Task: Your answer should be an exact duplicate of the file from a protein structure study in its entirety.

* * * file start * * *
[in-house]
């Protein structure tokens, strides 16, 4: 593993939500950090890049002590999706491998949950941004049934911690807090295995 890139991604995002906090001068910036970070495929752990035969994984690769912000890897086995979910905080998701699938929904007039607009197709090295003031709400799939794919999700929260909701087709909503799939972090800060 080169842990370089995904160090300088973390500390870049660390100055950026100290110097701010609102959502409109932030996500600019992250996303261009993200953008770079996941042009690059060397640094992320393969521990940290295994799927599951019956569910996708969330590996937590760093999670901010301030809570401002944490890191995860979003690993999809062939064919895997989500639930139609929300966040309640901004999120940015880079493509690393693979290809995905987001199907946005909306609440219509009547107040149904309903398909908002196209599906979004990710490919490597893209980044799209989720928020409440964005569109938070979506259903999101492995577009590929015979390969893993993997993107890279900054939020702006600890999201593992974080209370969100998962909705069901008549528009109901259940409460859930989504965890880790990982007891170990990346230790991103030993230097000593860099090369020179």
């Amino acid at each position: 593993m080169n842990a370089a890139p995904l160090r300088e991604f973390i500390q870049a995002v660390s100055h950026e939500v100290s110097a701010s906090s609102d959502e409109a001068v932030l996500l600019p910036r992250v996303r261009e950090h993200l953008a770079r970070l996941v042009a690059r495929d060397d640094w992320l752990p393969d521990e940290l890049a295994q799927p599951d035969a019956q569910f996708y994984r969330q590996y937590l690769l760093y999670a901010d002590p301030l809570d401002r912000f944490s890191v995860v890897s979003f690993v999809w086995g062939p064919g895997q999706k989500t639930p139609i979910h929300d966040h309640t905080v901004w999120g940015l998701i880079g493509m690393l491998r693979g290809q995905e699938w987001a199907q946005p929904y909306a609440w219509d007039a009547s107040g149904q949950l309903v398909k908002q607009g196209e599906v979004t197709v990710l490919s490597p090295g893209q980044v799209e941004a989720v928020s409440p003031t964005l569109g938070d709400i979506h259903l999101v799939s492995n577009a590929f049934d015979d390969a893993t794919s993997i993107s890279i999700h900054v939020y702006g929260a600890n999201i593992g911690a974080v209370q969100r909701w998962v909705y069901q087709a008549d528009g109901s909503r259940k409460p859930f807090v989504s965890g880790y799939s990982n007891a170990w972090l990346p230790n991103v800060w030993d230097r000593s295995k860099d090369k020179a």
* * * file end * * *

[in-house]
């Protein structure tokens, strides 16, 4: 593993939500950090890049002590999706491998949950941004049934911690807090295995 890139991604995002906090001068910036970070495929752990035969994984690769912000890897086995979910905080998701699938929904007039607009197709090295003031709400799939794919999700929260909701087709909503799939972090800060 080169842990370089995904160090300088973390500390870049660390100055950026100290110097701010609102959502409109932030996500600019992250996303261009993200953008770079996941042009690059060397640094992320393969521990940290295994799927599951019956569910996708969330590996937590760093999670901010301030809570401002944490890191995860979003690993999809062939064919895997989500639930139609929300966040309640901004999120940015880079493509690393693979290809995905987001199907946005909306609440219509009547107040149904309903398909908002196209599906979004990710490919490597893209980044799209989720928020409440964005569109938070979506259903999101492995577009590929015979390969893993993997993107890279900054939020702006600890999201593992974080209370969100998962909705069901008549528009109901259940409460859930989504965890880790990982007891170990990346230790991103030993230097000593860099090369020179």
């Amino acid at each position: 593993m080169n842990a370089a890139p995904l160090r300088e991604f973390i500390q870049a995002v660390s100055h950026e939500v100290s110097a701010s906090s609102d959502e409109a001068v932030l996500l600019p910036r992250v996303r261009e950090h993200l953008a770079r970070l996941v042009a690059r495929d060397d640094w992320l752990p393969d521990e940290l890049a295994q799927p599951d035969a019956q569910f996708y994984r969330q590996y937590l690769l760093y999670a901010d002590p301030l809570d401002r912000f944490s890191v995860v890897s979003f690993v999809w086995g062939p064919g895997q999706k989500t639930p139609i979910h929300d966040h309640t905080v901004w999120g940015l998701i880079g493509m690393l491998r693979g290809q995905e699938w987001a199907q946005p929904y909306a609440w219509d007039a009547s107040g149904q949950l309903v398909k908002q607009g196209e599906v979004t197709v990710l490919s490597p090295g893209q980044v799209e941004a989720v928020s409440p003031t964005l569109g938070d709400i979506h259903l999101v799939s492995n577009a590929f049934d015979d390969a893993t794919s993997i993107s890279i999700h900054v939020y702006g929260a600890n999201i593992g911690a974080v209370q969100r909701w998962v909705y069901q087709a008549d528009g109901s909503r259940k409460p859930f807090v989504s965890g880790y799939s990982n007891a170990w972090l990346p230790n991103v800060w030993d230097r000593s295995k860099d090369k020179a």